Obamacare website officials rushed to hire a contractor they knew and failed to seek competing bids, according to government procurement documents reviewed by Reuters.
The challenges of building the financial-management and accounting elements of the Obamacare site in particular became a problem for the officials who were "caught flat-footed" over the scope of the job, the Reuters report stated.
More from Reuters:
The documents dated in August - less than two months before the opening of online marketplaces established by President Barack Obama's landmark healthcare law - showed the agency in charge had only "recently learned" that building the financial management functions was "beyond (its) currently available resources."
The Centers for Medicare & Medicaid Services (CMS) documents shed more light on the problems facing the agency as it worked on the marketplaces established by the law commonly called Obamacare and on its revelation this week that at least 30 percent of the marketplace is still being built.
Reuters noted emails and outside reports released by congressional oversight investigators that "paint an administration scrambling to meet the technological challenges of the marketplace - and usually failing to do so."
CMS spokeswoman Joanne Peters said Friday and Saturday that agency officials weren't available to comment on the contract or an ETA for the completion date of the website's financial management element, Reuters noted.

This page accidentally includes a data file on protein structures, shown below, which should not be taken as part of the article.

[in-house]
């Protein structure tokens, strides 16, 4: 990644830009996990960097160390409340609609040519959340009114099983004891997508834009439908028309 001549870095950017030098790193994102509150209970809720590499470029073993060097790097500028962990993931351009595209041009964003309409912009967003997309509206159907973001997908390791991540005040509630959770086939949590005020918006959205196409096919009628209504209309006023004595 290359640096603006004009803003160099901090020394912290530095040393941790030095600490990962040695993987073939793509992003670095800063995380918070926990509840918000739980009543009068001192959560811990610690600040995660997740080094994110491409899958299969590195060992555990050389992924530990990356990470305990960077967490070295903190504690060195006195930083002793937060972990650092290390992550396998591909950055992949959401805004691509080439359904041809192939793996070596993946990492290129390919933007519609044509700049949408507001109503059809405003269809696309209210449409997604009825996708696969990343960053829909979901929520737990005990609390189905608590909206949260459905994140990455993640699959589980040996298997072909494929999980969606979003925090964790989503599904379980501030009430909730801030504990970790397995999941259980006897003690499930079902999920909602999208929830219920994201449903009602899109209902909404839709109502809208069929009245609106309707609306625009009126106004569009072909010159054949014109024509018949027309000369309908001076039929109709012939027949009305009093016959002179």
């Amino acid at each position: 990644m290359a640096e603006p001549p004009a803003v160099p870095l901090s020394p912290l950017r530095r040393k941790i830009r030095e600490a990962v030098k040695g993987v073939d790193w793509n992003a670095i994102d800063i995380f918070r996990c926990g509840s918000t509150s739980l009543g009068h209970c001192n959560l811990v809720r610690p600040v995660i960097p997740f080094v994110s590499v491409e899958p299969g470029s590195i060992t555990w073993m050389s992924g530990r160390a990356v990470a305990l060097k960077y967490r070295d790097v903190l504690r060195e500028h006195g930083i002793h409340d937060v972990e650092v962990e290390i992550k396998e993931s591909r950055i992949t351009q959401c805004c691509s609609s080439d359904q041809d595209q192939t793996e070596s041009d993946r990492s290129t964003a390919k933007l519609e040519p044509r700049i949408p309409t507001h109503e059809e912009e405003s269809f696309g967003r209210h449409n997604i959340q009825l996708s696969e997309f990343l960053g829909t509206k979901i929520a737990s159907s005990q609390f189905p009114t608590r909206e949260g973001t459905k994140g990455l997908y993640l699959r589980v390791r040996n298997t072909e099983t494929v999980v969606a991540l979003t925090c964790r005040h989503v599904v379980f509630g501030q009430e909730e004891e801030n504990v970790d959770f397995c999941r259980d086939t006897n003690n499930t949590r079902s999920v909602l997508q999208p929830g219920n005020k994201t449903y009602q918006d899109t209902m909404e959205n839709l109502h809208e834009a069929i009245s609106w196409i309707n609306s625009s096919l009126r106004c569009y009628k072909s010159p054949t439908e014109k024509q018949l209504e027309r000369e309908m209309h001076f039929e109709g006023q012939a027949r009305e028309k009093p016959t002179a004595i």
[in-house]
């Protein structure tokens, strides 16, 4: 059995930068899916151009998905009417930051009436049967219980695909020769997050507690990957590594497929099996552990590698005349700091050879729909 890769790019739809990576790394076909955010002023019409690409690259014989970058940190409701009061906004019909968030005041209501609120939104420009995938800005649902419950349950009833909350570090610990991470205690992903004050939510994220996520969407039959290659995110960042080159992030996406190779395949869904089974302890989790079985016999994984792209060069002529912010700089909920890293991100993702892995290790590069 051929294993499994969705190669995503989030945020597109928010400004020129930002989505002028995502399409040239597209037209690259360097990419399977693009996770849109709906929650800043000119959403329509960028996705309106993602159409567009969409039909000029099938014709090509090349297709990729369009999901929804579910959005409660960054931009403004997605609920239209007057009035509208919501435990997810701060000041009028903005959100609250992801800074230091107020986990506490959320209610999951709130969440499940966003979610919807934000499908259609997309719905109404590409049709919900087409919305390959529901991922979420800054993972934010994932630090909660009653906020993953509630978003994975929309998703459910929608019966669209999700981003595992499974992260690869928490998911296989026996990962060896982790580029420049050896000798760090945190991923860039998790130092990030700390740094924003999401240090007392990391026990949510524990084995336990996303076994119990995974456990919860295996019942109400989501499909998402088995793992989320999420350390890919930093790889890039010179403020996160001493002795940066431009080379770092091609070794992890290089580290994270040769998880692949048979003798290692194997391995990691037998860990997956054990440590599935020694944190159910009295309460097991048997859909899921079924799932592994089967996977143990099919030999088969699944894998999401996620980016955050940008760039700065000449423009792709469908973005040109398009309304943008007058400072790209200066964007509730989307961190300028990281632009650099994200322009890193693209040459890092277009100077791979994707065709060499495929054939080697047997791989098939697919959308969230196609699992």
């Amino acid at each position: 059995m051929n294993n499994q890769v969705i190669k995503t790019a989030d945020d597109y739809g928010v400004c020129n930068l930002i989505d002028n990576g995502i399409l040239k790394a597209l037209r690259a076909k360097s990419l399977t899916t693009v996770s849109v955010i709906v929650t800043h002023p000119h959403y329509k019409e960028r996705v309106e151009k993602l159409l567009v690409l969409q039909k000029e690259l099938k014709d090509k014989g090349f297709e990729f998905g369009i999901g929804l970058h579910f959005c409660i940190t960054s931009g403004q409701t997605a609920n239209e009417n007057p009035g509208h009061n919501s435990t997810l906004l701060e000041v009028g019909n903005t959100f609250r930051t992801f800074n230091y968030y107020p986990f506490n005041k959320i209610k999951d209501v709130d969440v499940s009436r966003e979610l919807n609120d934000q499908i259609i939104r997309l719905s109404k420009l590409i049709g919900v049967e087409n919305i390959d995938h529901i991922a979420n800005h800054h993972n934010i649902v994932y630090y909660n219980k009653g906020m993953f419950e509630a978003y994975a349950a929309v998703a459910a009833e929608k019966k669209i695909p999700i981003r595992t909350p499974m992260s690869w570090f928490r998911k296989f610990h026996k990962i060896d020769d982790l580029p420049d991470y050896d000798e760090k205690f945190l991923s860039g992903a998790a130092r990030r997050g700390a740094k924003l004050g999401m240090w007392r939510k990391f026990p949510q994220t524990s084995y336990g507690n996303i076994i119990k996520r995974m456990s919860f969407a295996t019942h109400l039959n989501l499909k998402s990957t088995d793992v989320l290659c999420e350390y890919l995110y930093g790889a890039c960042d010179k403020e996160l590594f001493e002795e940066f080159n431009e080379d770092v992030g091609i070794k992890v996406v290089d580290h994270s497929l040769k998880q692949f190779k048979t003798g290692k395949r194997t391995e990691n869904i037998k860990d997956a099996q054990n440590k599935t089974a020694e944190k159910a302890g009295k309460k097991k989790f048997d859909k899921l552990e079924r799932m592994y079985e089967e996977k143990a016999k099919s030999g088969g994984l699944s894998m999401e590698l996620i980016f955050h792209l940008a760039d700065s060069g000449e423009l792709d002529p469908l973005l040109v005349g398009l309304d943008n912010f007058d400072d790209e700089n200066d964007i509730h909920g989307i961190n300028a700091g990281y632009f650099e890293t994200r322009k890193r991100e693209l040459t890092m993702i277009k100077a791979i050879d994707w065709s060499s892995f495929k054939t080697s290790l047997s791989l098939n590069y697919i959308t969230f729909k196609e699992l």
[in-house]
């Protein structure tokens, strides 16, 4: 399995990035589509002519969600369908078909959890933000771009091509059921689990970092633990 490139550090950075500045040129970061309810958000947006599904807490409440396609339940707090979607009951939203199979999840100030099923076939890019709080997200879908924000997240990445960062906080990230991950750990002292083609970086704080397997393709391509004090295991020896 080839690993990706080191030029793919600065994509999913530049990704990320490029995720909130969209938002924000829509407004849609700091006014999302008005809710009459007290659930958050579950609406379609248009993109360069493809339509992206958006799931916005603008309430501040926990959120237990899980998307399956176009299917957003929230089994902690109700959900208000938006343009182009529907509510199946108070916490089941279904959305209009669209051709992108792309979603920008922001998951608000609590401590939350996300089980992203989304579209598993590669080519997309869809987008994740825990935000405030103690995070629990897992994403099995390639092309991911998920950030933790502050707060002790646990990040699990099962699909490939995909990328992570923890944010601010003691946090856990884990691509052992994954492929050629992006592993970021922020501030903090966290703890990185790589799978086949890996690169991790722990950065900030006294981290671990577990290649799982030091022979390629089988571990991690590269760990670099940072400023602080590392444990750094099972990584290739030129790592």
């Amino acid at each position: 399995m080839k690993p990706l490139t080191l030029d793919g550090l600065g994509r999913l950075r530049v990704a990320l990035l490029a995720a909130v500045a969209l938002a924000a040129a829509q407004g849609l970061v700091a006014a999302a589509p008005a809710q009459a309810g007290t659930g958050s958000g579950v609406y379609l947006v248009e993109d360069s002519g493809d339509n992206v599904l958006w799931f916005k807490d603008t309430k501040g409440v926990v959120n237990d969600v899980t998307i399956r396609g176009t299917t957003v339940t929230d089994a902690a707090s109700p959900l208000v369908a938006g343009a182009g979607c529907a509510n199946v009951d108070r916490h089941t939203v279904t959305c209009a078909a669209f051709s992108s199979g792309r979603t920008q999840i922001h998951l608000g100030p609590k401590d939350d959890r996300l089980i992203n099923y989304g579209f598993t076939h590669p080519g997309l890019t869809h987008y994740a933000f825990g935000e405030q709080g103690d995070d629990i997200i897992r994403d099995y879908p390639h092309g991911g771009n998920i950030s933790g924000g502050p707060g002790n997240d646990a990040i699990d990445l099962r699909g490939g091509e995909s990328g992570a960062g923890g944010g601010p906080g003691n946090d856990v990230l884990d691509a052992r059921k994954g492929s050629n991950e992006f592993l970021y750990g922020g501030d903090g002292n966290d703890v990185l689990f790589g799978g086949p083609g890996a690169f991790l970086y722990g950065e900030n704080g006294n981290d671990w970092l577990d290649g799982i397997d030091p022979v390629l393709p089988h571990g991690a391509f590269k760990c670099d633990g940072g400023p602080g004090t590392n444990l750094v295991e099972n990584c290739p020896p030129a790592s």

CMS said in a "justification and approval" document that the "prospect of a delay...even for a few days, would result in severe consequences, financial and other" played into the rush to finish the job and lack of competition for the contract, Reuters reported.
More from Reuters:
The contract, valued at nearly $12 million, was awarded on Aug. 9 to Novitas Solutions, according to the documents. Novitas has numerous contracts with CMS, including to administer doctor and hospital claims in the federal Medicare program for elderly Americans.
The problem-plagued HealthCare.gov is being worked on by contractors racing to fix it by the end of November so that people can enroll in insurance plans for 2014 under the 2010 Affordable Care Act. The law aims to provide health care insurance to millions of uninsured people.
Read the rest of the Reuters article here.
(H/T: The Huffington Post)